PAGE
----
Open Journal Systems
Emerging Democracies and Freedom of Information. Edited by Barbara Turfan with Kathleen Ladizesky and Inese A. Smith. London: Library Association Publishing, 1995. xiv, 174 p. ISBN 1–85604–170–0.
Conference proceedings are notoriously difficult to convert into monograph form. This present volume doesn’t really succeed in living up to the expectations raised by its title, although there are some interesting chapters. The aim of the conference organizers — the International Group of the British Library Association — was to look at emerging democracies (defined as those countries deemed to be changing to a democratic form of government from a non–democratic one) and freedom of information within these countries (defined as including both free access to information and the right of free expression). The Conference was carefully timed: it was held in Oxford, England, in September 1994, to see if by considering the issues at this time, it might permit some influencing to take place before positions had become established. In their Foreword, the editors admit that theirs was an over–ambitious aim for a weekend conference. An added complication was that the availability of speakers — mainly from the United Kingdom — determined which topics could be addressed.
There are four sections. The first (of 21 pages) is labelled “Overview”, although only the first item, the Keynote Address, really qualifies for this heading. Former IFLA Vice President and recently retired Deputy Chief Executive of the British Library Association, Russell Bowden, makes the case for librarians to accept their social responsibilities, without which they have no case for being regarded as true professionals. These responsibilities include opposing censorship and ensuring that every citizen is aware of their right to information they seek whether, in UNESCO’s words, “it be for professional advancement, performance of ... social duties or recreational reading.” Papers on the work of PEN and Article XIX follow, which although brief, are relevant to the conference title. The others, a report on a recent visit to Malawi, the concerns of the British Library Association that libraries are increasingly being asked to charge for services, and a report on the 1994 IFLA conference in Cuba, seem somewhat tangential to the conference theme.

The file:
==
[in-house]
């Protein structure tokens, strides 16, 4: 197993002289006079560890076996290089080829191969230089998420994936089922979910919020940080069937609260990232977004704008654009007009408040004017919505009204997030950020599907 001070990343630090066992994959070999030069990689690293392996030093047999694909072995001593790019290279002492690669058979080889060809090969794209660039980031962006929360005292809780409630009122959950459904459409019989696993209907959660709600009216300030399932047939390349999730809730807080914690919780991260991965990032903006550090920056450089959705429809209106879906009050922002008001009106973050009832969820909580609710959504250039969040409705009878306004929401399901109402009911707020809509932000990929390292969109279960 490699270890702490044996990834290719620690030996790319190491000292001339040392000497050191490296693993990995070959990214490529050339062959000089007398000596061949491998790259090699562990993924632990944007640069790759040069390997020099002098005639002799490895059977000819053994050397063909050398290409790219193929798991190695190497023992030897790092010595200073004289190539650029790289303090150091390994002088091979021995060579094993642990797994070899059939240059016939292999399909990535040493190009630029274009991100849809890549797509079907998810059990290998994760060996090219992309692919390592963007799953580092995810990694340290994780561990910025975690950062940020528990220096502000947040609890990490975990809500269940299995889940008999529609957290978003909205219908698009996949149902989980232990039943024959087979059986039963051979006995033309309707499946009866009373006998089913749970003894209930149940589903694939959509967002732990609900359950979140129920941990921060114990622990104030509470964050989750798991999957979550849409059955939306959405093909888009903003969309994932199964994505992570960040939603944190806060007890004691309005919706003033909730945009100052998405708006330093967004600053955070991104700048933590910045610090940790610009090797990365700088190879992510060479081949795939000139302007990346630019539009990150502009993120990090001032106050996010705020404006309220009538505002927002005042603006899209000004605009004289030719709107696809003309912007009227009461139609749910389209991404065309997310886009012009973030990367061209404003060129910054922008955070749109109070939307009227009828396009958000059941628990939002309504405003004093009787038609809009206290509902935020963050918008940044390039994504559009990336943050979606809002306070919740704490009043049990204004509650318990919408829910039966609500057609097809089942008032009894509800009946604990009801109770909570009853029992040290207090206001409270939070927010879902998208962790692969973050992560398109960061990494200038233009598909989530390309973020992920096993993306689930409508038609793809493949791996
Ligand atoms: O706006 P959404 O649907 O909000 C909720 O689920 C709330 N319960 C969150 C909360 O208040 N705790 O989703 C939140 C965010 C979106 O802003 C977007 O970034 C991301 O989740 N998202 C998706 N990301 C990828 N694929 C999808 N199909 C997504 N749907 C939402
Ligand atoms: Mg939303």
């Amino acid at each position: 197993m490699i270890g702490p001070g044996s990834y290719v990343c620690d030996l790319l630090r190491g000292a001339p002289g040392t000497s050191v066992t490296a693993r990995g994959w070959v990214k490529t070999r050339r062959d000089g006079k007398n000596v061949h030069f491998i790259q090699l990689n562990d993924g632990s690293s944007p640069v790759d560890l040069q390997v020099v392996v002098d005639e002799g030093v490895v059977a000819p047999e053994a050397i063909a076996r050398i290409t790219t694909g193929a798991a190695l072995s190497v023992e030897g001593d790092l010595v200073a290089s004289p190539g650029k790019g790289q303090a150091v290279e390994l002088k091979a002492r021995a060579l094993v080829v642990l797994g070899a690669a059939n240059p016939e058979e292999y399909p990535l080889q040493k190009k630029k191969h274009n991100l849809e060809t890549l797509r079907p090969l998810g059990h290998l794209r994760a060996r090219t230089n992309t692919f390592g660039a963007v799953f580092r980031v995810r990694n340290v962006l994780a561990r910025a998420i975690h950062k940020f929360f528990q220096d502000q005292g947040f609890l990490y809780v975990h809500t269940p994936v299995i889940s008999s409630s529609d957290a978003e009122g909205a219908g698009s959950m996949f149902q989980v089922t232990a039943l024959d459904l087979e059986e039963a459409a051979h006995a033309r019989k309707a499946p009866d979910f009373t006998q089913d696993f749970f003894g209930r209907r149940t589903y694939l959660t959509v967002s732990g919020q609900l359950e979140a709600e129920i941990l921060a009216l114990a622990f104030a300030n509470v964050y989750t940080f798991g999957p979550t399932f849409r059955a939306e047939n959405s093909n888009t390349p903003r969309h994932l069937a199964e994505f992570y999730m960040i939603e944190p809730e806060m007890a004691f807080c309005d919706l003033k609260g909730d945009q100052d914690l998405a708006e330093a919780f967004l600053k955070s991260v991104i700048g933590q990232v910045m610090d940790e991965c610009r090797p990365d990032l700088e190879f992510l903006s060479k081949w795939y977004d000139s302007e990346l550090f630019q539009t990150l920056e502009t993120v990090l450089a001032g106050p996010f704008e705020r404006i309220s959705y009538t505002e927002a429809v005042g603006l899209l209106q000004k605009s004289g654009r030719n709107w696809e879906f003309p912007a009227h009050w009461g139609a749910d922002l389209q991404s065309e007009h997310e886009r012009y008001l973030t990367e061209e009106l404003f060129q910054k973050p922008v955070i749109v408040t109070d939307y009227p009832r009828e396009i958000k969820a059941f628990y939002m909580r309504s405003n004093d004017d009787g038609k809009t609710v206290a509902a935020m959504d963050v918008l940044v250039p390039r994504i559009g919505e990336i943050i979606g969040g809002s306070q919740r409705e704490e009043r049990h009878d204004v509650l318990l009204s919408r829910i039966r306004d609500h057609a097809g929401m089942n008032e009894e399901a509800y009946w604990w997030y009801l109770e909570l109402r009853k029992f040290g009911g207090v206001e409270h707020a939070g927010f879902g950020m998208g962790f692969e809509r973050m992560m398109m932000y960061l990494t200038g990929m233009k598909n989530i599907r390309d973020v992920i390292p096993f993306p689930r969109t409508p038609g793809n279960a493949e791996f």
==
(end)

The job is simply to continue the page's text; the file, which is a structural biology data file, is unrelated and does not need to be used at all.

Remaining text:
The second section is labelled “The Far East” but looks only at two countries — Hong Kong and China. Hong Kong, soon to become part of China, seems strange choice for “emerging democracies” (as did its parent, Britain, in the first section).
Section Three is more substantial, covering more countries under the heading “Ex–Soviet Union and Eastern Europe.” While there is no discernible logic to the choice of countries, the authors do endeavor to discuss the role of libraries and publishing within the overall infrastructure of the countries concerned. Not unnaturally, perhaps, the source of the Conference is much in evidence; see, for example, the chapters on “The (British) Library Association and Latvia and Estonia,” and “The British Council’s role in Library Development in Poland during the Period of Transition.” A strange ending to this Section is a paper based on one presented to the British Society for Middle East Studies in 1991, and published in the Arab Review in 1992. It is a philosophical paper on “Islam and Democracy,” with little seeming relevance to the Conference theme.
Section Four is in many ways the strongest portion of the book. The heading is “Africa,” and although only three countries are represented — Kenya, Nigeria, and South Africa — in the longer space allowed to them the authors do present a more solid account of the issues facing these countries. A cavil, however, would have to be, given its present rulers, whether it is justifiable to even consider Nigeria as an “emerging democracy.”
Overall, this volume is a useful “state of the art” survey of the concerns and issues which will continue to face librarians and policy–makers in many countries. Those interested in comparative librarianship will find many articles likely to stimulate further and deeper investigation. For all librarians, it is a useful reminder of the twin, key issues at the heart of our profession: opposition to censorship as it is so often practiced in both established and emerging democracies, let alone those countries where democracy has yet to emerge; and the rights of all citizens to have access to information.
Norman Horrocks teaches at Dalhousie University, Halifax, Nova Scotia. He retired in 1995 from Scarecrow Press, where he served as Vice President, Editorial.
© 1996 Norman Horrocks.
Horrocks, Norman, “Review of Emerging Democracies and Freedom of Information, edited by John H. Lorentz,” Third World Libraries, Volume 6, Number 2 (Spring 1996).